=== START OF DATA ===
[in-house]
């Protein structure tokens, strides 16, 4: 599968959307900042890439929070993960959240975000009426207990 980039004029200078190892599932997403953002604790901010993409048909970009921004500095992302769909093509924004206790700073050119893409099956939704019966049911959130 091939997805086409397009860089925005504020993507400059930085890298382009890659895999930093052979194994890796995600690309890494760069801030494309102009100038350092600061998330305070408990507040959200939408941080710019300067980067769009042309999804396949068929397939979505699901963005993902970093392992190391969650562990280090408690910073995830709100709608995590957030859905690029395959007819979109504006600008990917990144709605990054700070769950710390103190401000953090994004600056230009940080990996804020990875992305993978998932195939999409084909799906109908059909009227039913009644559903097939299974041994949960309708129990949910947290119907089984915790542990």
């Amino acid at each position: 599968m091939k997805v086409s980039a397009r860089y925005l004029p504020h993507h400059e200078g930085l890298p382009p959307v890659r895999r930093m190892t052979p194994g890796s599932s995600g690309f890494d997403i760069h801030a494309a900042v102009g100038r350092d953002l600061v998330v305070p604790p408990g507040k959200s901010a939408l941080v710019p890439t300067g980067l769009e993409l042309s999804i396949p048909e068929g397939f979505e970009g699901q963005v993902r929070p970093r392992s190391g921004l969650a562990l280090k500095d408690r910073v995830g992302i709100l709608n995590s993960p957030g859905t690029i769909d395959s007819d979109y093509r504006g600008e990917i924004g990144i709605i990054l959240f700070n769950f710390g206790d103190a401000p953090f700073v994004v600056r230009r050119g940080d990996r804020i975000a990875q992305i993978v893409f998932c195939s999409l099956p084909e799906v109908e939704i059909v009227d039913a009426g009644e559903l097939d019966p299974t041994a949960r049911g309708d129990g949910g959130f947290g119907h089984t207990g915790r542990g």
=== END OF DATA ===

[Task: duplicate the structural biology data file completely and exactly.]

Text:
[in-house]
């Protein structure tokens, strides 16, 4: 599968959307900042890439929070993960959240975000009426207990 980039004029200078190892599932997403953002604790901010993409048909970009921004500095992302769909093509924004206790700073050119893409099956939704019966049911959130 091939997805086409397009860089925005504020993507400059930085890298382009890659895999930093052979194994890796995600690309890494760069801030494309102009100038350092600061998330305070408990507040959200939408941080710019300067980067769009042309999804396949068929397939979505699901963005993902970093392992190391969650562990280090408690910073995830709100709608995590957030859905690029395959007819979109504006600008990917990144709605990054700070769950710390103190401000953090994004600056230009940080990996804020990875992305993978998932195939999409084909799906109908059909009227039913009644559903097939299974041994949960309708129990949910947290119907089984915790542990």
């Amino acid at each position: 599968m091939k997805v086409s980039a397009r860089y925005l004029p504020h993507h400059e200078g930085l890298p382009p959307v890659r895999r930093m190892t052979p194994g890796s599932s995600g690309f890494d997403i760069h801030a494309a900042v102009g100038r350092d953002l600061v998330v305070p604790p408990g507040k959200s901010a939408l941080v710019p890439t300067g980067l769009e993409l042309s999804i396949p048909e068929g397939f979505e970009g699901q963005v993902r929070p970093r392992s190391g921004l969650a562990l280090k500095d408690r910073v995830g992302i709100l709608n995590s993960p957030g859905t690029i769909d395959s007819d979109y093509r504006g600008e990917i924004g990144i709605i990054l959240f700070n769950f710390g206790d103190a401000p953090f700073v994004v600056r230009r050119g940080d990996r804020i975000a990875q992305i993978v893409f998932c195939s999409l099956p084909e799906v109908e939704i059909v009227d039913a009426g009644e559903l097939d019966p299974t041994a949960r049911g309708d129990g949910g959130f947290g119907h089984t207990g915790r542990g």